Class, Party and
This study has sought to demonstrate that an adequate account of the development of British-Soviet relations over the period under consideration cannot confine itself simply to a description of the process by which that policy was formulated within government. Individual decisions were, of course, powerfully influenced by the advice of the government's representatives abroad, the recommendations of the Foreign Office, the predilections of the Foreign Secretary of the day and the views of the Cabinet as a whole. At a more fundamental level, however, British policy was shaped by a number of factors which together constituted the structural environment within which the makers of policy had necessarily to work. The most important of these factors, so far as relations with the Soviet government were concerned, were the fluctuating levels of unemployment and foreign trade, the strength and political orientation of colonial nationalism and the extent and degree of militancy of labour solidarity with the Russian workers' state. It is in the interaction between these factors and British governing circles, we have suggested, that an explanation of the course of British-Soviet relations must ultimately be located. Those relations, that is to say, were an expression, in the last resort, of relations between classes.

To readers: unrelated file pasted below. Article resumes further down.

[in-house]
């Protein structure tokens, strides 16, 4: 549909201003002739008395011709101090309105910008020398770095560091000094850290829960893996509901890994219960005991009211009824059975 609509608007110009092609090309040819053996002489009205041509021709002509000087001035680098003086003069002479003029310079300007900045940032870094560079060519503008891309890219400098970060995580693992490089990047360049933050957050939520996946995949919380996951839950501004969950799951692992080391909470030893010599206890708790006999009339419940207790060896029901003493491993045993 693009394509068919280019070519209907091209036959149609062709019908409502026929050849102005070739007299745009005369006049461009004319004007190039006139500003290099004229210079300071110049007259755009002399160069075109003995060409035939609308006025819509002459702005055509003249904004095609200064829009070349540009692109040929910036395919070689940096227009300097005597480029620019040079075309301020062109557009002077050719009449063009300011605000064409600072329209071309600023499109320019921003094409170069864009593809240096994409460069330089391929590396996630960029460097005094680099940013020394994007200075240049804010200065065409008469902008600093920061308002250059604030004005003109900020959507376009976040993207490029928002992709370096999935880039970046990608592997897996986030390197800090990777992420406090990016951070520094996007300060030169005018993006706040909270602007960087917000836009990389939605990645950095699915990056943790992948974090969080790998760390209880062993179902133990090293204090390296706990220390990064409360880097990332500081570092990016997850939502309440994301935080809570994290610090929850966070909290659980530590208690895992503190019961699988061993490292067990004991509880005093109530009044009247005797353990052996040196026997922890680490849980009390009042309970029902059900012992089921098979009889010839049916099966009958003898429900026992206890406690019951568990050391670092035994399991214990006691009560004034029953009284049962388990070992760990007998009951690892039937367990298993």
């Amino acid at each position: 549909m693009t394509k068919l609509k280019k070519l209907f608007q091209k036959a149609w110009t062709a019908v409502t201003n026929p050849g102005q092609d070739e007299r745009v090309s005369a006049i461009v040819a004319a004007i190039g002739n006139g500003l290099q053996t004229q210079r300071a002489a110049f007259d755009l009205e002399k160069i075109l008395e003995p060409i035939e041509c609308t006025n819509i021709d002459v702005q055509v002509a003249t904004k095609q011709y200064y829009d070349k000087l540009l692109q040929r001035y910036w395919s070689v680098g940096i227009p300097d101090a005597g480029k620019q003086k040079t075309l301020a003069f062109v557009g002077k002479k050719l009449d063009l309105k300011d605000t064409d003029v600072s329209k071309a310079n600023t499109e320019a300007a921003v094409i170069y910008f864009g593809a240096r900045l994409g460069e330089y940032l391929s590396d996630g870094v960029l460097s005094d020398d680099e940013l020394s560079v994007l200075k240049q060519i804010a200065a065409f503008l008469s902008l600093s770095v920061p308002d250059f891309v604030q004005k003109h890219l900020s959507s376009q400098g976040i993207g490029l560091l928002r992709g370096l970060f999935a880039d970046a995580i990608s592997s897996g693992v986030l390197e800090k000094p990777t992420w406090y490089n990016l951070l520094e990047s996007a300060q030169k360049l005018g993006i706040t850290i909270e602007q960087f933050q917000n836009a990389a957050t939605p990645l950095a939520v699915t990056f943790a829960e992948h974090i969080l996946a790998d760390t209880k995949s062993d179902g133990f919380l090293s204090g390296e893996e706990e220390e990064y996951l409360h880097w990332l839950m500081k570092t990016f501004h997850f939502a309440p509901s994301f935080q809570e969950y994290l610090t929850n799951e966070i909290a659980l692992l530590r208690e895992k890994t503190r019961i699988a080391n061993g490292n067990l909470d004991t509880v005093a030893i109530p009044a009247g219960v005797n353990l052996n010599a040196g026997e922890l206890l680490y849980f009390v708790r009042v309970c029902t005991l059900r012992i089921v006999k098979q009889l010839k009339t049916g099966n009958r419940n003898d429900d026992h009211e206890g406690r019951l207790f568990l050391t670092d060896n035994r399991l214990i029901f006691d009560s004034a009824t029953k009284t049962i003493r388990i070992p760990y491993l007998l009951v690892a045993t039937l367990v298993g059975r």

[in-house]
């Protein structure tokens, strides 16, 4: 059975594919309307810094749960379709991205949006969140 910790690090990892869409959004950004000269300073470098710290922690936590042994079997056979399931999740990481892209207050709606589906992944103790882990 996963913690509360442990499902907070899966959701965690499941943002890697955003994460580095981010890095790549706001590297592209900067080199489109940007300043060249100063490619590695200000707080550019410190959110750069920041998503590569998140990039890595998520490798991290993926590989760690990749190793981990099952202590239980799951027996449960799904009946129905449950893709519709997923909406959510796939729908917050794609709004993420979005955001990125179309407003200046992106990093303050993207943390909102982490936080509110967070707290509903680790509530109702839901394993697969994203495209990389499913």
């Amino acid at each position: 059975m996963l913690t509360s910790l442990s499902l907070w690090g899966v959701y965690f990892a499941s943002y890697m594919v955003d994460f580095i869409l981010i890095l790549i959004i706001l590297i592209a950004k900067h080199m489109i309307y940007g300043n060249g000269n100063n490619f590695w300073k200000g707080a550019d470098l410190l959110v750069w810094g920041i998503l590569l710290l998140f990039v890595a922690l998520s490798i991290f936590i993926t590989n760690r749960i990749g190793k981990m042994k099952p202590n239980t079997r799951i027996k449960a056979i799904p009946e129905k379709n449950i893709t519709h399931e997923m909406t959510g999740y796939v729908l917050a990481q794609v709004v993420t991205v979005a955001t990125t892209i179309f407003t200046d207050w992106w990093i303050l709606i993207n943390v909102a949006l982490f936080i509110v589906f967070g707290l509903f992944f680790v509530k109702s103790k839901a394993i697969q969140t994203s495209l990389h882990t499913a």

This is not necessarily to suggest that the Conservative Party, as the traditional custodian of the interests of big business, was engaged in a policy of consistent and uncompromising hostility towards the Soviet government, while Labour, as a party at least ostensibly representing the different and opposed interests of working people, aimed rather at the establishment of closer and more fraternal relations with that government. In fact no categorisation of this kind can reasonably be sustained. Both the Labour and Conservative parties, as we have seen, were deeply divided on the Russian question; and even the business world, while presum